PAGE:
FRESNO, California (AP) -- Lightning struck a group of Boy Scouts taking shelter from a storm, killing the troop leader and leaving a 13-year-old boy brain-dead in the latest tragedy to befall the organization this week, authorities and the teen's grandfather said.
Six others were injured when the lightning bolt made a direct strike on a tarp the Scouts had set up in a meadow in Sequoia National Park on Thursday.
Ryan Collins, 13, was being kept on a ventilator so that his organs could be donated, the boy's grandfather said Friday. Collins was listed in critical condition at the University Medical Center in Fresno, but his family had given up hope.
"He would never recover or anything else," grandfather Bill Collins said.
The lightning strike came just days after four Scout leaders were electrocuted while putting up a tent at the National Scout Jamboree in Virginia. Dozens of Scouts were sickened by the stifling heat two days later at the jamboree. (Full story)
At least one of the injured in the lightning strike was kept alive only because the troop managed to administer CPR for an hour, park ranger Alex Picavet said. It is not known which injured person that was.
"That's amazing," Picavet said. "It's very difficult. It's probably because of their Boy Scout training."
The assistant scoutmaster, Steve McCullagh, 29, was killed instantly when the bolt struck, the Tulare County coroner's office said.
"He didn't even make it off the mountain," said Sue Collins, the boy's mother, crying along with her husband and younger son at the hospital. "It's horrible. It's a fluke."
One troop member was being kept for observation at the Fresno hospital, and all the others were treated and released from another hospital, authorities said.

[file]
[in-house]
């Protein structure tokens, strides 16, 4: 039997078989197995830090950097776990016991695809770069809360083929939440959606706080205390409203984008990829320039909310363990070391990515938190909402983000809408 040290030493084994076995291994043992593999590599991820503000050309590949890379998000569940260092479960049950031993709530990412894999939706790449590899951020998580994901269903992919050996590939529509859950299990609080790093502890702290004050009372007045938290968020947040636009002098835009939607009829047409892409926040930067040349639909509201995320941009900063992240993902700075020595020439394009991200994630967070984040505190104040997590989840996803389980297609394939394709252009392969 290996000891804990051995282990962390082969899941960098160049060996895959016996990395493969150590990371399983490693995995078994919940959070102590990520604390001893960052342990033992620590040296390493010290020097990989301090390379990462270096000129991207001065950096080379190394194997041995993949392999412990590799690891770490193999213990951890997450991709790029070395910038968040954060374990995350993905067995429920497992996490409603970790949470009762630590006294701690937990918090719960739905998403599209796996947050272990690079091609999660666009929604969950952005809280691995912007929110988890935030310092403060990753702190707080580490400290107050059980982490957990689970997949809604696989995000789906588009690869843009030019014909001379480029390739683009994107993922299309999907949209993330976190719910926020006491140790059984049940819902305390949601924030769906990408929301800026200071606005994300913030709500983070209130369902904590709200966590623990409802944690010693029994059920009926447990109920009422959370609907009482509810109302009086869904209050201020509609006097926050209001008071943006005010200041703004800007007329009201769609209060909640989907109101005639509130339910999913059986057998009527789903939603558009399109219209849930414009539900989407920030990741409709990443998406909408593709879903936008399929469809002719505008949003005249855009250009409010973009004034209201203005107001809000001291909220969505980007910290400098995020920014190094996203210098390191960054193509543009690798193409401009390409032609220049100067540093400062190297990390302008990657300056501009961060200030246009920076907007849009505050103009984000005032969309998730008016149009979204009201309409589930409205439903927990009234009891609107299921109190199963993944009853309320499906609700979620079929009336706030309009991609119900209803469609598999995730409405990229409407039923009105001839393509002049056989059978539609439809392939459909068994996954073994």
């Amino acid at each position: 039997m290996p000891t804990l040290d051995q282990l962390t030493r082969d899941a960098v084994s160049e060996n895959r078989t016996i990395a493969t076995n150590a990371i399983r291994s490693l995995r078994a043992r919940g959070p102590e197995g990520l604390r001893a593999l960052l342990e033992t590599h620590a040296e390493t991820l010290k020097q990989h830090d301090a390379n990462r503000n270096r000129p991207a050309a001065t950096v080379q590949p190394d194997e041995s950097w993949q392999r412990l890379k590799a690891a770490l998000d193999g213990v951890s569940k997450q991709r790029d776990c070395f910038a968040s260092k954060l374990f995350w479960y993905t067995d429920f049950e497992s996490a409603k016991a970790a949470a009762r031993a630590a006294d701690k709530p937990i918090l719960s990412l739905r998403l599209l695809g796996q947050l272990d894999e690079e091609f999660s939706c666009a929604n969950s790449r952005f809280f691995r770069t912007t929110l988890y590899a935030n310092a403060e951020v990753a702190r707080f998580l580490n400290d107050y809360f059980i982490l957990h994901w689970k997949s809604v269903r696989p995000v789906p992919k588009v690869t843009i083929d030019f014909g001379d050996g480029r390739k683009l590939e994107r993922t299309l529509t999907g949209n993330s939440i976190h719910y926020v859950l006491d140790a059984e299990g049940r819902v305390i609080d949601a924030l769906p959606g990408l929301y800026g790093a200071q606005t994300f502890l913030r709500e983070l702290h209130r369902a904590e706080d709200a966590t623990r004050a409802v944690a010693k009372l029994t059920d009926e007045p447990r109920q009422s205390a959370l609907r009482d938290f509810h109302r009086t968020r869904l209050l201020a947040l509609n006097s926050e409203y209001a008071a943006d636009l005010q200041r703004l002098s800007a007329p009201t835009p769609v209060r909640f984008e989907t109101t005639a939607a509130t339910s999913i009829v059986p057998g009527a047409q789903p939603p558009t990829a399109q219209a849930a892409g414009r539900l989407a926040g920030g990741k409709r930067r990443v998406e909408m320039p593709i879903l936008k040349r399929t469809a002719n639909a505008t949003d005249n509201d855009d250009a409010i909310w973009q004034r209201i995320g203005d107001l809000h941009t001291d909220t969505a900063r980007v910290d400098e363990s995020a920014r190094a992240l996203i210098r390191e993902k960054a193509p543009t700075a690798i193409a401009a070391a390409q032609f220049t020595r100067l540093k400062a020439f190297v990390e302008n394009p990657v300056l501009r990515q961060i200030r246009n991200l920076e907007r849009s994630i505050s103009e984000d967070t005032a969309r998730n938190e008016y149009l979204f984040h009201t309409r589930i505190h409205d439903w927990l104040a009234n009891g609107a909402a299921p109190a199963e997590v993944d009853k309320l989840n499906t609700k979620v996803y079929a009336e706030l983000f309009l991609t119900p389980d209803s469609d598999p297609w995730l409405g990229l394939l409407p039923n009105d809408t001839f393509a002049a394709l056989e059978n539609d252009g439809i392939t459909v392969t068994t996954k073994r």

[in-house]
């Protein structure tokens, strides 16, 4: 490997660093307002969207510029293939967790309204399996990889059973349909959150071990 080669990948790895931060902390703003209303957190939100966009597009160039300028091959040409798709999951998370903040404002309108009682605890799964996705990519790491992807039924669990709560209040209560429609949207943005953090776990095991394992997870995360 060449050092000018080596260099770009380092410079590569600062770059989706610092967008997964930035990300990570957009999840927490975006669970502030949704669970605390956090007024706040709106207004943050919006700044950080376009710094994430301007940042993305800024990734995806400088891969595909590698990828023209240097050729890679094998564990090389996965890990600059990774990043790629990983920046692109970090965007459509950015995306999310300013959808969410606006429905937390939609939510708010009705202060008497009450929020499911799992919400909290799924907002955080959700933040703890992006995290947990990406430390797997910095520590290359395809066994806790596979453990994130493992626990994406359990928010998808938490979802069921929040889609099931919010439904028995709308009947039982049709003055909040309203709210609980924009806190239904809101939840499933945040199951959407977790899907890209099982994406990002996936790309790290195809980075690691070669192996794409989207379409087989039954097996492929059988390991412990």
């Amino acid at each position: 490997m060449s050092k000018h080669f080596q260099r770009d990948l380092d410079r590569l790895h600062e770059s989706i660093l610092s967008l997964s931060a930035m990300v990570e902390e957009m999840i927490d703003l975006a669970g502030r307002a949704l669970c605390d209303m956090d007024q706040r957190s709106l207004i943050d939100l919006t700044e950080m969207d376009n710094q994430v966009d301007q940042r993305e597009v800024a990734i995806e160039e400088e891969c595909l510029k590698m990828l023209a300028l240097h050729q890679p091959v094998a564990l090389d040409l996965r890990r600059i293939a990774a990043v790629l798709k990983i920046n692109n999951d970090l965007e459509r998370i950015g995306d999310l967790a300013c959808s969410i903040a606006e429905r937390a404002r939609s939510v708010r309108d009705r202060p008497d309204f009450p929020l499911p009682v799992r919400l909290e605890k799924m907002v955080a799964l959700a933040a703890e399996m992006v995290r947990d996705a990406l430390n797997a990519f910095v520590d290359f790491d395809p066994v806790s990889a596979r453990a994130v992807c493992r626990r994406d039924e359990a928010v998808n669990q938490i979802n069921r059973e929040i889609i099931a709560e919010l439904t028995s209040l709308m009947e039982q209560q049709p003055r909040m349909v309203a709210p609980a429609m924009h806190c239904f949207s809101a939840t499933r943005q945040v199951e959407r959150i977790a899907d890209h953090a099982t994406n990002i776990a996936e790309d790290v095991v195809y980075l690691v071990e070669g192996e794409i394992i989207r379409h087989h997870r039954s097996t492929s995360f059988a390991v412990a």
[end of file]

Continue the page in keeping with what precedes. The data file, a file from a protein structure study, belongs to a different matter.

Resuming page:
The scout group from St. Helena, which included five adults and seven teenage scouts, had been camping for a week as part of a nine-day backcountry hike along the John Muir Trail.
A lightning bolt made a direct strike on one of two tarps they had set up in a meadow. Two teenagers ran 25 minutes to a ranger station after the strike, and five helicopters flew in to evacuate the group.
"They did the best they could in the situation they were in," Picavet said. "They didn't have metal poles, and stayed away from high points."
Collins said his grandson was a scout for more than three years and loved the outdoors.
"He was a fabulous boy. He was doing what he loved to do," Collins said. "It's just a tremendous shock to everybody."
Meanwhile, National Boy Scouts officials apologized Friday for remarks implying that four adult volunteers shared responsibility for their own deaths while setting up a tent beneath a power line at the national Jamboree in Virginia.
Spokesman Stephen Medlicott said the group wanted to clear up "some confusion" about the scouts' position.
The Boy Scouts have "not assigned blame" to the Alaska Scout leaders involved in Monday's deaths, national officials said in a statement issued Thursday.
"We apologize for any statement we've made which might be construed as assigning blame."
The statement came a day after Jamboree spokesman Gregg Shields said the Alaska group had ignored scouting teachings by putting the tent under a power line at Fort A.P. Hill, the Army base where the 10-day event is being held. He also said the group leaders had taken the "somewhat unusual" step of hiring a contractor to help with the task.
"Boy Scouts are taught not to put their tents under trees or under power lines. I don't know what happened in that case," Shields had said Wednesday.
The Virginia-based tent company hired for the job sent two workers to set up two dining canopies at the Jamboree, Alaska Scout officials said. The tent workers set up the first canopy while the leaders and Scouts set up sleeping tents, Bill Haines, a Scout executive in Alaska, said in a statement Thursday.
The accident occurred when the contractors asked the Alaska leaders for help raising the second canopy, Haines said.
Three adults, including the two tent workers, were injured. One of the injured people returned to the Jamboree after being released from the hospital.
The Army is investigating the accident. The Boy Scouts are "cooperating closely," Medlicott said.